(Editor’s Note: This is a reprint of a 2018 column by the author. We are posting it because of its relevance to the current situation in the West Philippine Sea.)
Just as the year 2018 was coming to end, several events happened that put into question the future of Philippine-US relations, particularly defense relations that is the linchpin of the Philippines’ military strategy.
On December 21, 2018, Philippine Foreign Secretary Teodoro Locsin met with U.S. Secretary of State Michael Pompeo in Washington DC. In a statement release by a State Department spokesperson, “Secretary Pompeo and Secretary Locsin also explored opportunities to increase people-to-people ties between our two countries, our longstanding commitment to human rights, and our cooperation to strengthen the Philippines’ energy security.” The two top diplomats discussed “ongoing efforts to address regional issues such as the South China Sea, North Korea, and counterterrorism,” he said.
On the same day, Philippine Defense Secretary Delfin Lorenzana in his yearend briefing “stressed the need to review the US-Philippines Mutual Defense Treaty (MDT) given the ambivalent stand of the US on the country’s maritime domain and territorial issue in the West Philippine Sea.” He wanted the US to give a definitive stand on whether it would support the Philippines in the event of a confrontation with other claimants. He said that the MDT should cover certain areas of the South China Sea that the Philippines has sovereign rights.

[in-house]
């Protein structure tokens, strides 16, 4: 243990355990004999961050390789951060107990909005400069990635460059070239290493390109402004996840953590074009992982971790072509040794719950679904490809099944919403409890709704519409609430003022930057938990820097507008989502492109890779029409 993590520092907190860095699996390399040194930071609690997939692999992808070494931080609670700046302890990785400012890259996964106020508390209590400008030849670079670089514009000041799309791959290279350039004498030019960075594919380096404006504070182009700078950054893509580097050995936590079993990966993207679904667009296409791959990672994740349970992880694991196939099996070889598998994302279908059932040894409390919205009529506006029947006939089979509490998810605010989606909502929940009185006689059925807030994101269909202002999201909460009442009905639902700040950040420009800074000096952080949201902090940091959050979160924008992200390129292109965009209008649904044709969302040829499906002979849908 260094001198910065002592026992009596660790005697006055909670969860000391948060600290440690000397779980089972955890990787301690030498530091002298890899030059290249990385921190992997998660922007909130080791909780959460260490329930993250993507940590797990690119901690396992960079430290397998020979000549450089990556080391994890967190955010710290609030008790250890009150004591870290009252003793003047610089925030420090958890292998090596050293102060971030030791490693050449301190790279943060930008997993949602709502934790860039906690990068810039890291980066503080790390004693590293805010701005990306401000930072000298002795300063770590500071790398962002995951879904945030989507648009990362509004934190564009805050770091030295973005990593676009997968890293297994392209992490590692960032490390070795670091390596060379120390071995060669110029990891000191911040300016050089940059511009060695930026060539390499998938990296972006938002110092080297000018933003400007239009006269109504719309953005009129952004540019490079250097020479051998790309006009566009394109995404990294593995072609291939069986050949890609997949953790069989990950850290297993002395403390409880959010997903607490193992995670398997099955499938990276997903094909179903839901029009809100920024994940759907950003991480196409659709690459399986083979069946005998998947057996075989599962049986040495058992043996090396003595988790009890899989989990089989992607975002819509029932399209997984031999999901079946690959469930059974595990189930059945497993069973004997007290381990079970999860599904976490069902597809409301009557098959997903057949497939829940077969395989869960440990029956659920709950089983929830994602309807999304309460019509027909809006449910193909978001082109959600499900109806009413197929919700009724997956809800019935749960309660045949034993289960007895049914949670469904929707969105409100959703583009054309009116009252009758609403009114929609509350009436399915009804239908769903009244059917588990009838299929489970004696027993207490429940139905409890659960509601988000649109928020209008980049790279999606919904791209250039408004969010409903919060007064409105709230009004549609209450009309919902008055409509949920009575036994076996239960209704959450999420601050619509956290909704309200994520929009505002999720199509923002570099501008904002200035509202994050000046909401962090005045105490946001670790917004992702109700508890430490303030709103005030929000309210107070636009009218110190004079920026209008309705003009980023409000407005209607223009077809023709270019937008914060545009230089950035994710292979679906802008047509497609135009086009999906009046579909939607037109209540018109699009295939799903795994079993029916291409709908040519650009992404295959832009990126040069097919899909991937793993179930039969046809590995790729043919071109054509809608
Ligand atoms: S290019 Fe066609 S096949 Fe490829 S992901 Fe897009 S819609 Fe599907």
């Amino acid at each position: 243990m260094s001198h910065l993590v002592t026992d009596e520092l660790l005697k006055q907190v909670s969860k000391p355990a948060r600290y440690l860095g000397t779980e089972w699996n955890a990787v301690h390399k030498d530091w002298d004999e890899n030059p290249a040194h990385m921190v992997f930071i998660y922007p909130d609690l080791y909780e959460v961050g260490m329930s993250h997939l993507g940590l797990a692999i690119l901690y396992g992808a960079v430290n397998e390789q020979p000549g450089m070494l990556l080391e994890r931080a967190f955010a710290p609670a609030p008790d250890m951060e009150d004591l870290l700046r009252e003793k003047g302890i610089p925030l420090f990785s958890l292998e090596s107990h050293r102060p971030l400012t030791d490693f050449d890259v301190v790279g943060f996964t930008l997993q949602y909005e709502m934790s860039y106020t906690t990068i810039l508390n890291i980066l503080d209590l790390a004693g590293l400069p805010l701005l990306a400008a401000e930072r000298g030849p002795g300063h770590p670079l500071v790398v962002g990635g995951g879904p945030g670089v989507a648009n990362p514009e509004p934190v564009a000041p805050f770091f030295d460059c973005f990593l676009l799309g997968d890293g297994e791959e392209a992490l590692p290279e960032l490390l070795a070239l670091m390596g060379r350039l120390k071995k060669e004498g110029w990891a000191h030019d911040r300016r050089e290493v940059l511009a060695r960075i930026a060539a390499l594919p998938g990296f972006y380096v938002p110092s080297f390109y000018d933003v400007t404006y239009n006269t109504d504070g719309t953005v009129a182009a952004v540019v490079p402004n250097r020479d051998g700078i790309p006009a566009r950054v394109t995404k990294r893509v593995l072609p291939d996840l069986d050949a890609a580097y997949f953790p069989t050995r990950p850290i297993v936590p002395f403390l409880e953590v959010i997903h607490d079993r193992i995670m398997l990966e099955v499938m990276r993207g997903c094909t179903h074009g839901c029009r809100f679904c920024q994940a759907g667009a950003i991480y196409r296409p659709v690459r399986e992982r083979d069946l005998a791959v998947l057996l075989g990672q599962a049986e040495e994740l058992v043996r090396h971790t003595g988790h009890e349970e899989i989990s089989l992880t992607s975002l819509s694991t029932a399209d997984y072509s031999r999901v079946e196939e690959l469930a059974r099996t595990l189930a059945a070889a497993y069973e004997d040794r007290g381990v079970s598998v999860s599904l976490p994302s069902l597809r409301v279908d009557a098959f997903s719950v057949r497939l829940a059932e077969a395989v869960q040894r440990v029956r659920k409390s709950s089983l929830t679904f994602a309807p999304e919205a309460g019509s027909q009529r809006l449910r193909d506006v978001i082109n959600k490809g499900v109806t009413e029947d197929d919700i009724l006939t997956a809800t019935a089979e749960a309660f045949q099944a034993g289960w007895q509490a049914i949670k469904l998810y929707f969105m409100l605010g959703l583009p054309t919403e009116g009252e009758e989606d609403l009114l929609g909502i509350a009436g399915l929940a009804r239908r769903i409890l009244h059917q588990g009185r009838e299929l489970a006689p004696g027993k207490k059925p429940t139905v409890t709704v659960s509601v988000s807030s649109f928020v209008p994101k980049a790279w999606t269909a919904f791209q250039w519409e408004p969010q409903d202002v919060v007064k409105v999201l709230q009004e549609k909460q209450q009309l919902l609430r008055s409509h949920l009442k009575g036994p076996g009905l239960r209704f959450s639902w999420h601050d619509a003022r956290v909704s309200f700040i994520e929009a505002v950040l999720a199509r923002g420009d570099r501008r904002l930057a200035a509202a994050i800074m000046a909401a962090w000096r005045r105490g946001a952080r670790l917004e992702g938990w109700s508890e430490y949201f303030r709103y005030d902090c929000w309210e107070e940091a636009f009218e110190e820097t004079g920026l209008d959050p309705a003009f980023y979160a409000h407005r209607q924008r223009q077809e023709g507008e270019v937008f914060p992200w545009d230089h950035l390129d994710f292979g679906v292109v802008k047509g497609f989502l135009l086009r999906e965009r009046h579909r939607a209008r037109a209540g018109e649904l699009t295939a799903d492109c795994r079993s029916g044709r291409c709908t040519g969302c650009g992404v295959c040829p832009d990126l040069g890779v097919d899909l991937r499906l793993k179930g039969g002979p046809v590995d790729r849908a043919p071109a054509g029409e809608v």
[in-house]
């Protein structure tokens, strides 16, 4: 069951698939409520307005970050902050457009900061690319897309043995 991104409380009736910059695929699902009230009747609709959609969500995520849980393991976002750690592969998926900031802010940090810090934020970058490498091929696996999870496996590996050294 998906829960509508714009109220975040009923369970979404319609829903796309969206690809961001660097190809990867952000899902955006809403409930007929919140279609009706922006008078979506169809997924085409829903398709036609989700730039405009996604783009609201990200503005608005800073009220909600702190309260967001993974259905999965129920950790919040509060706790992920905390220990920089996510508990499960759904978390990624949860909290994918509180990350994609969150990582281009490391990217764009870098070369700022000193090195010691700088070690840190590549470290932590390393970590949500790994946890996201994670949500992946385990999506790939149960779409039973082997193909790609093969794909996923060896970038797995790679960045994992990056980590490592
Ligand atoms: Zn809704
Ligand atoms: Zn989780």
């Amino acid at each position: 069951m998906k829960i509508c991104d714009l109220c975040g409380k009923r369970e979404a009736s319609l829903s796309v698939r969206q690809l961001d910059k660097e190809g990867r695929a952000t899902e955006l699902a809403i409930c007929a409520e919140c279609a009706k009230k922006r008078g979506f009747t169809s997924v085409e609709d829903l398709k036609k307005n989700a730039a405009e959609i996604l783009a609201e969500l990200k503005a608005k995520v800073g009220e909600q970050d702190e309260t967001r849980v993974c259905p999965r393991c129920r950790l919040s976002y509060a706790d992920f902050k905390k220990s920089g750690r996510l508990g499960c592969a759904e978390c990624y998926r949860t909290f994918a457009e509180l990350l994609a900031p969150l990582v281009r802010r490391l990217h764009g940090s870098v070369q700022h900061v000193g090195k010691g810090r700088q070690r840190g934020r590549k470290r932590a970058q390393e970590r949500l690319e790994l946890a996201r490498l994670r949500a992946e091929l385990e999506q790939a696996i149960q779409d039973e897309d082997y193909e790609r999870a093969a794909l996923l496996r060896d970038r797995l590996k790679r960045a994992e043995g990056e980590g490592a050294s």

Lorenzana said that it’s about time that both countries review the provisions of the 67-year-old MDT, particularly the mounting security concerns in the South China Sea, to see if it is still relevant to the Philippines’ “national interest.” He said the review is needed in order to make the alliance with the US stronger. “It is the only country we have an alliance with,” he said.
Mutual Defense Treaty
The MDT was signed in 1951 and has remained in effect even after the 1947 Military Bases Agreement (MBA) expired in 1991 and its extension rejected by the Senate. In 1994, the Visiting Forces Agreement (VFA) took effect, which allowed a small presence of US Special Forces in Mindanao to help in the Philippines’ counterterrorism campaign. In 2014 the Enhanced Defense Cooperation Agreement (EDCA) was signed. However, it has yet to be implemented other that than identifying eight bases for its use.
Article IV of the MDT states that an attack on either party will be acted upon in accordance with their constitutional processes and that any armed attack on either party will be brought to the attention of the United Nations for immediate action. Once the United Nations issues the orders, all hostile actions between the signatories of this treaty and opposing parties will be terminated.
But here’s the rub: The Security Council has 15 members, five of which are permanent members with veto power. Russia and China are veto-wielding permanent members. The other three are the US, UK, and France. Therefore, in the event that China attacks the Philippines, China could veto any measure to restore peace, which would leave the Philippines at the mercy of the Chinese invaders.
The problem is — unlike the NATO’s automatic retaliation in the event a member is attacked — the MDT doesn’t have an “automatic provision.” It merely provides for consultations according to its constitutional process after one of the parties is attacked. But had the US forces been allowed to stay in 1991, the US forces stationed in the Philippines would have to respond immediately to an attack on the Philippines. All it would take is for the US President to say, “Go.” Sitting idly by wouldn’t be an option. But without US forces on Philippine soil, authorization has to come from the US Congress. By then, China would have firmly occupied the country.